There have been several times in my life when I’ve wished there were a service which would give me a life audit. I can imagine it taking maybe a day or two: a few office-worker types would come into my house; ask me and my family a lot of questions; check out what kinds of hobbies I have, what I’m spending my money on; what I’m reading, what my views are on a handful of key issues. Then they would issue a report; “Based on our findings, you really need to shift your views on X” or “We recommend that you try Y instead of Z in your parenting,” etc. Wouldn’t that be great?
Such a service does not exist, nor can it ever be possible. There is ambiguity about the future, so there will necessarily be ambiguity about what we should do in the present, but there are enough guidelines in the Bible for Christians to perform their own self-audits in matters of the faith.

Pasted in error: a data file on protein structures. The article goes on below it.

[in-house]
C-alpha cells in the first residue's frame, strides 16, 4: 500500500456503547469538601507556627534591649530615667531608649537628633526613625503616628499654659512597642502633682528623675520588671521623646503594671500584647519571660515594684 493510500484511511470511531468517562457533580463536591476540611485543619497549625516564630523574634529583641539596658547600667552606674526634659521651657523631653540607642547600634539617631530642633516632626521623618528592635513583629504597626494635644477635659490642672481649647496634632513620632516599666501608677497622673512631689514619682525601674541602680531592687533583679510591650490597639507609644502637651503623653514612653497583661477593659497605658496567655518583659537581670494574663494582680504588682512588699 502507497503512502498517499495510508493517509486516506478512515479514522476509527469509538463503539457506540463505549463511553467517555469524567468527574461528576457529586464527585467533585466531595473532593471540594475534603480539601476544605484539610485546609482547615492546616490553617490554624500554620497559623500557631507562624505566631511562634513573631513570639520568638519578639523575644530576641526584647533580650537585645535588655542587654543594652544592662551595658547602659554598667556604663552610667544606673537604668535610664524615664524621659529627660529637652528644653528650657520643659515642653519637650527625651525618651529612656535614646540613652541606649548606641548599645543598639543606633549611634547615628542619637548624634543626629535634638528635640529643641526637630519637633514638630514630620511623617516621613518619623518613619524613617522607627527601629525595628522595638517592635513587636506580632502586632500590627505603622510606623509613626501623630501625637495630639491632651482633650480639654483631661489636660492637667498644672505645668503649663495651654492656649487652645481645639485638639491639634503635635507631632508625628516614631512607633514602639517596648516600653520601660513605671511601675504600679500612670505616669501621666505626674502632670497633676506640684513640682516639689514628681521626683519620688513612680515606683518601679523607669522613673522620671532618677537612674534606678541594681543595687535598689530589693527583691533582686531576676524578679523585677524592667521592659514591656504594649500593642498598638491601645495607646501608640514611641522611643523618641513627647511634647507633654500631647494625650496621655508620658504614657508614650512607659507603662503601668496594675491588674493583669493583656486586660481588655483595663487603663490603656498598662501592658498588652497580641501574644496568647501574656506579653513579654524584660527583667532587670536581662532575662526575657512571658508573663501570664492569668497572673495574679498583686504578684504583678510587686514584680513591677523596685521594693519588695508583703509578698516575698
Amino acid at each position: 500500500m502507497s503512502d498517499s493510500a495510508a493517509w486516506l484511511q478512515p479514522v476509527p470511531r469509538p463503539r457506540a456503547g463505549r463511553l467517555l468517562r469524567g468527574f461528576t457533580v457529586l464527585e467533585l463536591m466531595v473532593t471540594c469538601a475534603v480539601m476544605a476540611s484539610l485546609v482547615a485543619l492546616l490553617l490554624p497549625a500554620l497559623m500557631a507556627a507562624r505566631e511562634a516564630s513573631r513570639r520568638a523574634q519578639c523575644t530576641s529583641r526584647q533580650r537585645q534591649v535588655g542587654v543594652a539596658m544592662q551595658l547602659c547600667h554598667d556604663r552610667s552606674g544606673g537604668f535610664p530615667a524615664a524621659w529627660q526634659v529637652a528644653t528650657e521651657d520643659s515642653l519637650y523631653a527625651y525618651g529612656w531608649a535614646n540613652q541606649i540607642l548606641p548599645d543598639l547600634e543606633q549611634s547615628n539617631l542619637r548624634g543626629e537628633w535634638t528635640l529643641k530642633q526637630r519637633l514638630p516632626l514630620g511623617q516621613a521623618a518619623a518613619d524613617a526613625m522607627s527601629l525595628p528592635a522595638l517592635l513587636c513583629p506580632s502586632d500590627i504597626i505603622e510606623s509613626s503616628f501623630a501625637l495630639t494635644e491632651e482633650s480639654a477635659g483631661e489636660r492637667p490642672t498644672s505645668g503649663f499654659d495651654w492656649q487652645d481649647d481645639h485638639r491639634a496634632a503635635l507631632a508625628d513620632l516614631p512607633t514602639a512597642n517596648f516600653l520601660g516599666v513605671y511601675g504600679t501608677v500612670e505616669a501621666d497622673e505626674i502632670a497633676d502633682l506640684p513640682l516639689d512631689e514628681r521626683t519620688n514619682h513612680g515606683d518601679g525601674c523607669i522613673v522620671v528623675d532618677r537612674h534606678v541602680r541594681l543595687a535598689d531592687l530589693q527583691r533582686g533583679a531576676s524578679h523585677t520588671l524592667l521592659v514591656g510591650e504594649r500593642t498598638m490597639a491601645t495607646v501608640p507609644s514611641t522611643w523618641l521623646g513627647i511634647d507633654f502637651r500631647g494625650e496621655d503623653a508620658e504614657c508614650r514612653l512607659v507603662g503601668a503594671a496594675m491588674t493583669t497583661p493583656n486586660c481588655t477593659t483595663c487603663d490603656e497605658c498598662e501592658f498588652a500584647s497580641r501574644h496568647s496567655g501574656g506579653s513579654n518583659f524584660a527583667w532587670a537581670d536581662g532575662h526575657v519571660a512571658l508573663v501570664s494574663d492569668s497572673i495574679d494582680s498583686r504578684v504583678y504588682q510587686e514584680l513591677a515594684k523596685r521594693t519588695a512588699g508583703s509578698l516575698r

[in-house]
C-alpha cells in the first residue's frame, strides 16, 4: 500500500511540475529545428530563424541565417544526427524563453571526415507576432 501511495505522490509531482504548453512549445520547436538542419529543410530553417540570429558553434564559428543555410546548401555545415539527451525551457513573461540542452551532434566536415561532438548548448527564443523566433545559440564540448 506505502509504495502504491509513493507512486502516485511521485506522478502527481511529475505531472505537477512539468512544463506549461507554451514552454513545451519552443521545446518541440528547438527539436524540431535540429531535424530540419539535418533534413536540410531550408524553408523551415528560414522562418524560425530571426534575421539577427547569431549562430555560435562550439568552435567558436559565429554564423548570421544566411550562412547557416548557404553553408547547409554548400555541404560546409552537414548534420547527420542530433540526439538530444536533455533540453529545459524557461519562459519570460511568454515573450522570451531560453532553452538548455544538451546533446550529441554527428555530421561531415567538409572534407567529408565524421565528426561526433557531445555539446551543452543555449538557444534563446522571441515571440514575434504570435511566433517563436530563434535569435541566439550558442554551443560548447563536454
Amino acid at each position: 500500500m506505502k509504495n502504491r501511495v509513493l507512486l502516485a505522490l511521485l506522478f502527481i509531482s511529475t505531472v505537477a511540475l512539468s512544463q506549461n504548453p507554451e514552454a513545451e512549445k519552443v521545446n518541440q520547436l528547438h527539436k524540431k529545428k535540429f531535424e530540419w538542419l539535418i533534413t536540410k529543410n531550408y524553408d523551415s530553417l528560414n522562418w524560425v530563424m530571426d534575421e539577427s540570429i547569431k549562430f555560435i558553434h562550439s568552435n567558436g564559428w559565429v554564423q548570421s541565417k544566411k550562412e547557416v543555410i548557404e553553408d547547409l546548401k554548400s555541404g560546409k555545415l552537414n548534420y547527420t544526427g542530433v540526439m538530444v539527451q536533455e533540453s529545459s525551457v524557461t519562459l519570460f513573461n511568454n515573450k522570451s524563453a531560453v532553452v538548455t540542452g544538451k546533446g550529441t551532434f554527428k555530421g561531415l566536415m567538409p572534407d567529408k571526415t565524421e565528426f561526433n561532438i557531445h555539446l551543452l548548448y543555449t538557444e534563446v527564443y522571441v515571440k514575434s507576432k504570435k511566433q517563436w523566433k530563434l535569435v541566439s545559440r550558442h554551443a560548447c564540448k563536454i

The tragedy of Silence is that Rodrigues never performed that audit on himself. He interpreted the ambiguity of the future as silence from God, and acted accordingly.
The fracas resulted in one religious leader saying that the film “has the power to destroy souls eternally,” and a theater in Paris being badly damaged in a terrorist attack which left thirteen people injured.
The first use of the phrase is actually from Tertullian’s Apologeticus from 197 AD.
There are still hidden Christians in Japan—they are called Kakure Kirishitan, and they do not publicly express their faith; the centuries of persecution which ended in 1875 have made being hidden a part of their religious identity.